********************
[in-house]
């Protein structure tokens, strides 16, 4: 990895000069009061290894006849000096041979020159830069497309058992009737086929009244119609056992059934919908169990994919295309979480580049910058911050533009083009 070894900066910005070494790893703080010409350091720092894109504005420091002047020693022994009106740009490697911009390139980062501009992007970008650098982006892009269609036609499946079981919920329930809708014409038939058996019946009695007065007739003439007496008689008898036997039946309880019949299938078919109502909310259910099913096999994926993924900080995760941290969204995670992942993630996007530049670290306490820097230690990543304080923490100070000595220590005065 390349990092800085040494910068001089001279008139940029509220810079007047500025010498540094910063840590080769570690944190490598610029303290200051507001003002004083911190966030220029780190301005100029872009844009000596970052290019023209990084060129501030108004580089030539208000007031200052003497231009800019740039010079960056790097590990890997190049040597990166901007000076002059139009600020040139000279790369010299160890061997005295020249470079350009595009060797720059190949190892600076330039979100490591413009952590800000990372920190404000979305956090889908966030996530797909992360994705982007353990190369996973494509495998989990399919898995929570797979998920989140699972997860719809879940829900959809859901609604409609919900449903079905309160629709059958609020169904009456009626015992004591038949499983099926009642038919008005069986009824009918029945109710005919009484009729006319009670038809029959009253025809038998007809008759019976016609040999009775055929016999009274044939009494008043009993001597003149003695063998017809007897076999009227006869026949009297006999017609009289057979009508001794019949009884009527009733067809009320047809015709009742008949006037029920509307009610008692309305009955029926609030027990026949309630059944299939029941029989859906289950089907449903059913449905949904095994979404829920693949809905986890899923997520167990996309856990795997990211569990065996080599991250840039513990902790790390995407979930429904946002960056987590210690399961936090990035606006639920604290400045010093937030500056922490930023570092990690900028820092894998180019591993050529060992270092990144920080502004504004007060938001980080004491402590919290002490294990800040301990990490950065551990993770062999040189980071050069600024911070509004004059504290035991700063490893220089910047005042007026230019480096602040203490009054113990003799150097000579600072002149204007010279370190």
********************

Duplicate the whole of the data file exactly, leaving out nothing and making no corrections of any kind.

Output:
[in-house]
């Protein structure tokens, strides 16, 4: 990895000069009061290894006849000096041979020159830069497309058992009737086929009244119609056992059934919908169990994919295309979480580049910058911050533009083009 070894900066910005070494790893703080010409350091720092894109504005420091002047020693022994009106740009490697911009390139980062501009992007970008650098982006892009269609036609499946079981919920329930809708014409038939058996019946009695007065007739003439007496008689008898036997039946309880019949299938078919109502909310259910099913096999994926993924900080995760941290969204995670992942993630996007530049670290306490820097230690990543304080923490100070000595220590005065 390349990092800085040494910068001089001279008139940029509220810079007047500025010498540094910063840590080769570690944190490598610029303290200051507001003002004083911190966030220029780190301005100029872009844009000596970052290019023209990084060129501030108004580089030539208000007031200052003497231009800019740039010079960056790097590990890997190049040597990166901007000076002059139009600020040139000279790369010299160890061997005295020249470079350009595009060797720059190949190892600076330039979100490591413009952590800000990372920190404000979305956090889908966030996530797909992360994705982007353990190369996973494509495998989990399919898995929570797979998920989140699972997860719809879940829900959809859901609604409609919900449903079905309160629709059958609020169904009456009626015992004591038949499983099926009642038919008005069986009824009918029945109710005919009484009729006319009670038809029959009253025809038998007809008759019976016609040999009775055929016999009274044939009494008043009993001597003149003695063998017809007897076999009227006869026949009297006999017609009289057979009508001794019949009884009527009733067809009320047809015709009742008949006037029920509307009610008692309305009955029926609030027990026949309630059944299939029941029989859906289950089907449903059913449905949904095994979404829920693949809905986890899923997520167990996309856990795997990211569990065996080599991250840039513990902790790390995407979930429904946002960056987590210690399961936090990035606006639920604290400045010093937030500056922490930023570092990690900028820092894998180019591993050529060992270092990144920080502004504004007060938001980080004491402590919290002490294990800040301990990490950065551990993770062999040189980071050069600024911070509004004059504290035991700063490893220089910047005042007026230019480096602040203490009054113990003799150097000579600072002149204007010279370190």